To form this business type, you will file the Articles of Organization with the California Secretary of State’s office. LLC members must also enter into a verbal or written agreement; written is recommended.
Other popular business structures include:
A general partnership in California involves two or more people who are engaged in a business to earn a profit.
- All partners are jointly liable for the obligations of the partnership
- Profits are taxed as personal income for each of the partners
You are not required to register a general partnership at the state level. However, if you want to do so, you need to file a Statement of Partnership Authority form with the California Secretary of State’s office.
A limited partnership in California is similar to a general partnership except that there is at least one partner who has limited control and liability and one who has the majority of control and liability.
To form a limited partnership, you file the Certificate of Limited Partnership with the Secretary of State’s office.
Limited liability partnership
A limited liability partnership is similar to a general partnership except it is for businesses licensed to practice in the fields of architecture, law or accountancy, as well as land surveyors and engineers until 2019 (according to Senate Bill 284). Furthermore, liability protection is limited for all partners.
- Similar to a general partnership
- Liability protection is limited for all partners
- Designed for specific professional services
- Partners decide the business structure and profit/loss distribution
You must file an Application to Register a limited liability partnership with the Secretary of State’s office.
A sole proprietorship allows an individual to operate a business.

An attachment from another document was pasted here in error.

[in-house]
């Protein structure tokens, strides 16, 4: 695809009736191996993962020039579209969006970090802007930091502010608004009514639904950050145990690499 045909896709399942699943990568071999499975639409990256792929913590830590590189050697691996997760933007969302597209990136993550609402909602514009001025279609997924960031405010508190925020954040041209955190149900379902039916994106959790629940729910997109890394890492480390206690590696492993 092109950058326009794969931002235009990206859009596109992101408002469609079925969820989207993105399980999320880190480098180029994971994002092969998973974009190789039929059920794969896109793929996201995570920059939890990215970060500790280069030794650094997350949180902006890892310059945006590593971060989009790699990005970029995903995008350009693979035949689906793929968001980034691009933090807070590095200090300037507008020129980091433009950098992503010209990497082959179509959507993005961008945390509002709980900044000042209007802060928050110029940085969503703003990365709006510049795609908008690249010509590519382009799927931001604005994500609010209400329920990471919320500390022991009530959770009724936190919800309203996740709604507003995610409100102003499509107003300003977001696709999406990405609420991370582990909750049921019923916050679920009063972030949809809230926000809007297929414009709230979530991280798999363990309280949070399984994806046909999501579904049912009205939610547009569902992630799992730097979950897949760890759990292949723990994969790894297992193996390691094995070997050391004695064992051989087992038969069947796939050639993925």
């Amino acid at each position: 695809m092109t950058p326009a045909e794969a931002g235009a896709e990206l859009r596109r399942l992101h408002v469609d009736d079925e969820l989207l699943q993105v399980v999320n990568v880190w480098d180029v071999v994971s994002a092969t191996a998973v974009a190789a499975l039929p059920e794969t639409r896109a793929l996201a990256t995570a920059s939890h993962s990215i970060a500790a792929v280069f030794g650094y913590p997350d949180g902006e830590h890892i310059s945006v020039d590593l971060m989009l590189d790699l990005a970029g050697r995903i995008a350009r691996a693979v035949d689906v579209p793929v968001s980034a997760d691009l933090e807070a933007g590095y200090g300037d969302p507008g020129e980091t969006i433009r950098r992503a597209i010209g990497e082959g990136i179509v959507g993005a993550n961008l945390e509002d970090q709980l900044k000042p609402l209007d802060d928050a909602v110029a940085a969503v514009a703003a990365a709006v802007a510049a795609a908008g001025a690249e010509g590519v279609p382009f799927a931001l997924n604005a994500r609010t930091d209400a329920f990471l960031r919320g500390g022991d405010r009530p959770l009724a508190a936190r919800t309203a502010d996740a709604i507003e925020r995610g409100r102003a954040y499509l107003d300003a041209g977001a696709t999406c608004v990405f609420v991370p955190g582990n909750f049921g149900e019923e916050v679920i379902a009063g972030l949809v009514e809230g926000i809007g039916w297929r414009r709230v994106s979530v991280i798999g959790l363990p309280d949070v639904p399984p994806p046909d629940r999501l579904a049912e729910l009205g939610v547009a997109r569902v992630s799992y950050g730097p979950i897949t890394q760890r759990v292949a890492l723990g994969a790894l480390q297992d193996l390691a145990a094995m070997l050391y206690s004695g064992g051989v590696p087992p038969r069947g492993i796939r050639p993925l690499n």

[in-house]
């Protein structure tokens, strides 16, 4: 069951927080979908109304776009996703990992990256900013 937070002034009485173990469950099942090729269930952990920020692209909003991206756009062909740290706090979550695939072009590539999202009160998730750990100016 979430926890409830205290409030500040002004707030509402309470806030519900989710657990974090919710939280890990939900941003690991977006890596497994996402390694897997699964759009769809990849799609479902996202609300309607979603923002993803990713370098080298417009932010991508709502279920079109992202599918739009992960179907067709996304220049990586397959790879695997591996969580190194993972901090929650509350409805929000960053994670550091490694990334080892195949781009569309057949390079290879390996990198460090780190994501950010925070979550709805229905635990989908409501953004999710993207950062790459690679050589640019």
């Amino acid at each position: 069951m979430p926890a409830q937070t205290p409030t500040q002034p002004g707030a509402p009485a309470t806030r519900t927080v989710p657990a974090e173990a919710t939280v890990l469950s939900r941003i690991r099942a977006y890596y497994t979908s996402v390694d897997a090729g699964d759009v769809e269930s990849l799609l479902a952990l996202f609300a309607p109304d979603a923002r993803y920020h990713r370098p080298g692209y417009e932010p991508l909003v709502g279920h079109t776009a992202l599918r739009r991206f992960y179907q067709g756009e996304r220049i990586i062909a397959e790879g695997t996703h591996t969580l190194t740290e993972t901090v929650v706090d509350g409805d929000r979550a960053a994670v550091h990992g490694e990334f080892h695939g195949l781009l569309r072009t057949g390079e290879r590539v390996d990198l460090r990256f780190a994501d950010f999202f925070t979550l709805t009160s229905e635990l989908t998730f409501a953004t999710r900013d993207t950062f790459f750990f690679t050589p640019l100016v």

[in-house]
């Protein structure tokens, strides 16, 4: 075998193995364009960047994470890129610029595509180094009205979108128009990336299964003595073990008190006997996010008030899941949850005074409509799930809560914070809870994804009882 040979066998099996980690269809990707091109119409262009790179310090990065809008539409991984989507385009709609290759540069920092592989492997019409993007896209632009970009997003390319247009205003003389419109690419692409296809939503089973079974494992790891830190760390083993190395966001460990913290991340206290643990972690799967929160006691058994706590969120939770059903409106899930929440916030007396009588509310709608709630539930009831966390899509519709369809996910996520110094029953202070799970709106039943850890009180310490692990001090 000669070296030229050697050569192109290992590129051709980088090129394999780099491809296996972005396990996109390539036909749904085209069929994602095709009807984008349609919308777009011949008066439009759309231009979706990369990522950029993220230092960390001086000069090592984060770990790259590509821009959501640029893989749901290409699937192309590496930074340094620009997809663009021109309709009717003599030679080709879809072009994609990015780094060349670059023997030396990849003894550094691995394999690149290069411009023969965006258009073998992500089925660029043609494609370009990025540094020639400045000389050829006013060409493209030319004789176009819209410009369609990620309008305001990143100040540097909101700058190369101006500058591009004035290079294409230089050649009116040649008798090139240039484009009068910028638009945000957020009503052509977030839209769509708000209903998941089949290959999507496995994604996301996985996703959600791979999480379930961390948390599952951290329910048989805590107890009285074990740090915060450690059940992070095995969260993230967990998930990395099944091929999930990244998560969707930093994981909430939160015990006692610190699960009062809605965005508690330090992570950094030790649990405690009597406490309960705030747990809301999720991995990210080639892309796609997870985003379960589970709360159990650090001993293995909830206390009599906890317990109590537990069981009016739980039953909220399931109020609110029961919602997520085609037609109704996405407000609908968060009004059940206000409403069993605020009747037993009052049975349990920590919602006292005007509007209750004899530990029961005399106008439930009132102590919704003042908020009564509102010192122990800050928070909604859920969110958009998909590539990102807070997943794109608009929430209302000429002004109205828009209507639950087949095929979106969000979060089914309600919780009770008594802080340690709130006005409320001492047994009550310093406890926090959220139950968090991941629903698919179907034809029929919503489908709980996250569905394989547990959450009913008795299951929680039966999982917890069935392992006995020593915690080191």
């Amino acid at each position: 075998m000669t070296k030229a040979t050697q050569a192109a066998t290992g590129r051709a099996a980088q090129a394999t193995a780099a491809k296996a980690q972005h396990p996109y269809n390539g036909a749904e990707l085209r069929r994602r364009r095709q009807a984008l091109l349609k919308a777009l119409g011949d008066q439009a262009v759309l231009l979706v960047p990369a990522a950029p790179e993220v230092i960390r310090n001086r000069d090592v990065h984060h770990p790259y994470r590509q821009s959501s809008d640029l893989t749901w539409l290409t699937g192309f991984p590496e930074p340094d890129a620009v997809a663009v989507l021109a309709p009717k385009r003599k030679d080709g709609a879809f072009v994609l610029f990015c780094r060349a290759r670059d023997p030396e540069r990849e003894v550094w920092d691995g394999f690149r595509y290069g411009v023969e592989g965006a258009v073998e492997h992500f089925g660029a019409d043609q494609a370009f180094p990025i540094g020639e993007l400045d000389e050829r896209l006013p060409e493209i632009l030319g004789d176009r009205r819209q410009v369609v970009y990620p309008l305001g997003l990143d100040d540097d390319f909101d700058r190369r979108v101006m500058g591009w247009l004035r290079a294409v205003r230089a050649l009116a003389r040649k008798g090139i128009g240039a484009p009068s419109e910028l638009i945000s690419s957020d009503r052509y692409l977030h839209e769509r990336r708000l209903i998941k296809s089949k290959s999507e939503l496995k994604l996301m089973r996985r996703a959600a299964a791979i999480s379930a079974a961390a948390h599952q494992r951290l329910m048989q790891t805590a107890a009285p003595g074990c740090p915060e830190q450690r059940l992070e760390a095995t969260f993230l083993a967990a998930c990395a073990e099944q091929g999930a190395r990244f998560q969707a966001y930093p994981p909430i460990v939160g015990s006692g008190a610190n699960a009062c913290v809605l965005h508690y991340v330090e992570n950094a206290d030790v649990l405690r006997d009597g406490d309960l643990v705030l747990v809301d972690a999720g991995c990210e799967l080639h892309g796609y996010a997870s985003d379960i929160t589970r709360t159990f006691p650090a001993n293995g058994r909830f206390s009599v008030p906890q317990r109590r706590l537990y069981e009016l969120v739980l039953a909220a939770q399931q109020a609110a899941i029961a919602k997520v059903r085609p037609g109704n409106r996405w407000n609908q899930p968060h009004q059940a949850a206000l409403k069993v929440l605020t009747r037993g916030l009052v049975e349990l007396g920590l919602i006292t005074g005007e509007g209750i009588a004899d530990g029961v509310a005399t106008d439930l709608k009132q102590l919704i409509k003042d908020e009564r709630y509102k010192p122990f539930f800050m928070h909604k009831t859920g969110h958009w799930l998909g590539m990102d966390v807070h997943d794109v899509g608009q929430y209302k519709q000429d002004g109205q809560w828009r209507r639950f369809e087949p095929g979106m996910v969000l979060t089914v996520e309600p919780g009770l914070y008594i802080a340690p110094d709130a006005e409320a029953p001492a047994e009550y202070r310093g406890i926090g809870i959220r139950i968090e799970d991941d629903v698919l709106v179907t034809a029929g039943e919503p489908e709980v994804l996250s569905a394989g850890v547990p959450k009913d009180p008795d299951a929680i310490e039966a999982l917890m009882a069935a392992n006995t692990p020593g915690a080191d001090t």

- Solely liable for the business
- Receives all of the profits and pays all of the taxes
- A Fictitious Business Name Statement must be filed with the county if a name other than the owner’s legal name is used.
You do not file any legal documents for this structure.
How do you decide between these options?
“The decision really depends on what the small-business owner is looking for as there are positives and negatives to every business structure,” Sweeney says. “For example, corporations offer liability protection, issue shares, stock options/retirement plans and only the salaries are subject to taxation, whereas LLCs have an easier startup, a simple management structure, are inexpensive to start and offer pass-through taxation.”
It’s advised by the U.S. Small Business Administration (SBA) that you consult with a private tax and legal adviser when making your choice because your decision will affect your legal rights and have tax consequences.
Once you have decided, you can purchase the required forms for the various business structures here or can create your own that are compliant with the statutes.
File tax and employer identification documents